10)Place the specimen in the water bath and store for the curing period designated in the contract. 11)After the specimen has been cured for the proper length of time in the water bath remove and cap. The capping compound will be prepared and applied to form a plane uniform surface at right angles to the axis of the cylinder. 12) Allow the sulphur capping compound to harden at least two hours before applying the load. Specimens will be kept moist until time of test. 13)Place the specimen in the machine and slowly bring the blocks to bear on the specimen without shock until failure occurs. 14)Operate the machine at a constant rate within the range of 0.140 to 0.350 MPa per second.
Cracks due to compression failure
Load being applied
Results Date of preparation: 28 July 2007 Test specimen preparation Cement Water = 17.8 kg = 10.5 kg Fine aggregate Target Design grade of 25 = 34.9kg Coarse aggregate = 56.9 kg
Date of testing: 30 August 2007 Sample No. Core Diameter (mm) K15/ 15 150 Reading 1 (KN) 870 Reading 2 (KN) 870 Average (KN) 870 Loading
*Detail test results on consolidation test can be referred in appendices. So the compressive strength is 870 000 N/ ( 150mm x 150mm) = 38.7 N/mm2 And it is found that the type of failure is very satisfactory. Estimated in-situ cube strength = D x measured compressive strength of core 1.5 + (1/ n)
Discussion It can be implied from the experiments or can be observed during mixing, that the only (or at least the predominant) factor causing variation of workability is variation of water content, then a simple relationship between workability and strength might be expected. Whether or not the required condition holds is indicated by whether or not there is a positive correlation between the water/cement ratio. It shows from the results that there is no positive correlation between cement and water ratio and it is not the predominant cause of variation in workability and therefore, no correlation between strength and any measure of workability is to be expected; in fact none exists.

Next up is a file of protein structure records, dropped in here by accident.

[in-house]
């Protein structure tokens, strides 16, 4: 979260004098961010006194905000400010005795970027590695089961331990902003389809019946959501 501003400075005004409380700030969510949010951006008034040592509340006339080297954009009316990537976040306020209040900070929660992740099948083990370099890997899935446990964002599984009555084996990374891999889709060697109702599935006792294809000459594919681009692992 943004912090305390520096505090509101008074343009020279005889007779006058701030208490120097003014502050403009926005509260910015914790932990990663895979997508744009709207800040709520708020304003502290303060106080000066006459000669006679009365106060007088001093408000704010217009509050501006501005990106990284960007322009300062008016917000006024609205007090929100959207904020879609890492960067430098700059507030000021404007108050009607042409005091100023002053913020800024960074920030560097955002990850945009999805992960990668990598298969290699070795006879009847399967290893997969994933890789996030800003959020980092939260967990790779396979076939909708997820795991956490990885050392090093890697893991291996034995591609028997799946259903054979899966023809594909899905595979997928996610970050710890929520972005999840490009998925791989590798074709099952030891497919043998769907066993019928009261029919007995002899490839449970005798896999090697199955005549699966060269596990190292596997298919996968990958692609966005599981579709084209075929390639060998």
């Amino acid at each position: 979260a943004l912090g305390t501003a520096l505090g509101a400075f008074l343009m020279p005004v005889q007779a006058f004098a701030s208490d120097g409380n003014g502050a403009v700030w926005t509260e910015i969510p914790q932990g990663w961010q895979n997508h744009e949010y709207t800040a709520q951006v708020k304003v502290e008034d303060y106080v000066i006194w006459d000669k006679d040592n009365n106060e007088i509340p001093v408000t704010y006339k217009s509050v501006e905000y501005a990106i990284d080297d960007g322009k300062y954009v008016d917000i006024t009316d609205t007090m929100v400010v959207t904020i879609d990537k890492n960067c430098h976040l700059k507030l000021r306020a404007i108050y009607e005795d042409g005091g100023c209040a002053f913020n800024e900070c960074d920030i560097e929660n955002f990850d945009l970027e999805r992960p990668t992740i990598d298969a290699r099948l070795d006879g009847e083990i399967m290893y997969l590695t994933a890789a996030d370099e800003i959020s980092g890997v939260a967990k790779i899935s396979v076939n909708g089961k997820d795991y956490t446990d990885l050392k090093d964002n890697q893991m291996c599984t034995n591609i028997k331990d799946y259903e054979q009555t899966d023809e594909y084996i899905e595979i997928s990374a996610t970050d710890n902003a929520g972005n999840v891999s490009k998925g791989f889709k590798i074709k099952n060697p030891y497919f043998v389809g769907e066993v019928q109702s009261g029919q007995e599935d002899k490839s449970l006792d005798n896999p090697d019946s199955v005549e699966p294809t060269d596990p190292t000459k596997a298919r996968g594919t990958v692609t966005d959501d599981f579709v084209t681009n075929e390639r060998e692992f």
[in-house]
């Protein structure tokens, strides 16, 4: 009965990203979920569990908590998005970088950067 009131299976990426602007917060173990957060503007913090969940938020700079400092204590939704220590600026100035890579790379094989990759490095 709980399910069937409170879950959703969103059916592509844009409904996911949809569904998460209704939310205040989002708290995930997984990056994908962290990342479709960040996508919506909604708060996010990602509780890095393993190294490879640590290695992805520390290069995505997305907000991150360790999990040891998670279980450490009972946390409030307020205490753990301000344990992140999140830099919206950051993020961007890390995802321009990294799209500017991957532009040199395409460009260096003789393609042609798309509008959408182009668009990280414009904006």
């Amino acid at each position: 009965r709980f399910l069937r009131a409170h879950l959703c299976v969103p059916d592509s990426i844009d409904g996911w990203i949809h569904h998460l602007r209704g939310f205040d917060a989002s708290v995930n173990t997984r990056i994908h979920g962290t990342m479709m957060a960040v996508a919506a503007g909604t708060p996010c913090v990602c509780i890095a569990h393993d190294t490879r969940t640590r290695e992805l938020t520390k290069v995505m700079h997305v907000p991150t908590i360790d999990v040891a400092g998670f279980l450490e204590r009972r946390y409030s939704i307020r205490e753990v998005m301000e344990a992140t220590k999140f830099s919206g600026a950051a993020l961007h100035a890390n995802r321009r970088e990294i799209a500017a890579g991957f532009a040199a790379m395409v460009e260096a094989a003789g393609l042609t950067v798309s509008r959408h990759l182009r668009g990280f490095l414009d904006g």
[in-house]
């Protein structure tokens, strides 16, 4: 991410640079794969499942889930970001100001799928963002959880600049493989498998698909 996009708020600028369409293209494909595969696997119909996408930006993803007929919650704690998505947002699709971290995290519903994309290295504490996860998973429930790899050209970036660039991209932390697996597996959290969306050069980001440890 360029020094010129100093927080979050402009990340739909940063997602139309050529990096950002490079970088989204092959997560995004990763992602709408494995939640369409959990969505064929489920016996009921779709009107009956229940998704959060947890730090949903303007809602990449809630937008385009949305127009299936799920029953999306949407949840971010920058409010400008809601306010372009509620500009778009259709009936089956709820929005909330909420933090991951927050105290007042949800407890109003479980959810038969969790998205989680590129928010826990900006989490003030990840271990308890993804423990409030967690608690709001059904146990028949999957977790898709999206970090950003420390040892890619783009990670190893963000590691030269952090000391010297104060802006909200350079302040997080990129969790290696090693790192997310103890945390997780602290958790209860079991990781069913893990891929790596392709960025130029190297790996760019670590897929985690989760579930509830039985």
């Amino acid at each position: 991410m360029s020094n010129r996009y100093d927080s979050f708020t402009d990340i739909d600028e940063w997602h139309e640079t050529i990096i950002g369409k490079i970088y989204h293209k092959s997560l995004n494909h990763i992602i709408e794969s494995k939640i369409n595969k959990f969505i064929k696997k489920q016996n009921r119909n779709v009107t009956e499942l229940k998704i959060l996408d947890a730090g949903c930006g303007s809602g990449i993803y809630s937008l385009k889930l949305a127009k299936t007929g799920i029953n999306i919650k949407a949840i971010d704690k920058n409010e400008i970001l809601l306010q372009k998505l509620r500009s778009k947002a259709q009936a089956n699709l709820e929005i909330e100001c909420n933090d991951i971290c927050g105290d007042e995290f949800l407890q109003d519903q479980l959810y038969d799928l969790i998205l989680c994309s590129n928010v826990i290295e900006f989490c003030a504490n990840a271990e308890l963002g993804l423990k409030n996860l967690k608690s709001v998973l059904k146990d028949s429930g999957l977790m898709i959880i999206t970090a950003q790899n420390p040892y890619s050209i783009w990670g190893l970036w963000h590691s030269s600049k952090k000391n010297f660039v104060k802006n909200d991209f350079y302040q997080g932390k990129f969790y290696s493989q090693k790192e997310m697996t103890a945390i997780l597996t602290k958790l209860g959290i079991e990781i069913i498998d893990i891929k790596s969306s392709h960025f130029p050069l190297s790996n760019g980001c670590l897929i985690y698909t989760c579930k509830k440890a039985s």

Conclusion In general and can be concluded that there is no direct relationship between workability of the fresh concrete and the strength of the hardened concrete. The reason is that strength is determined primarily by the water/cement ratio provided the concrete is properly compacted, whereas workability is affected by many other factors as well. It may also be concluded that the condition exist that water content variation is the predominant cause of variation of workability, strength may be also to be expected to correlate with the results of a single- point workability test and the design grade of 25 is over-achieved to grade 38.
COMPACTING FACTOR FOR CONCRETE CORE
Introduction The compacting-factor test was devised because they recognised the importance of achieving full compaction in concrete, and therefore the importance of being able to measure the ability of the material to be compacted. It is always argued that the work in placing concrete is composed of that lost in shock and the useful work which is expended in overcoming the internal friction of the concrete itself and in overcoming the friction against the mould and the reinforcements. Of these, it is only the loss against internal friction that is characteristic of the concrete alone and it is this that they used as the basis for a definition of workability and they set out to measure. The standard quantity of work is provided simply by allowing the concrete to fall under gravity through a standard distance. The apparatus consists simply of two (2) conical hoppers and a cylindrical mould mounted vertically one above the other, the capacity of the top hopper being greater that that of the lower, which in turn is greater that that of the cylinder. The internal surfaces are smooth to minimise surface friction.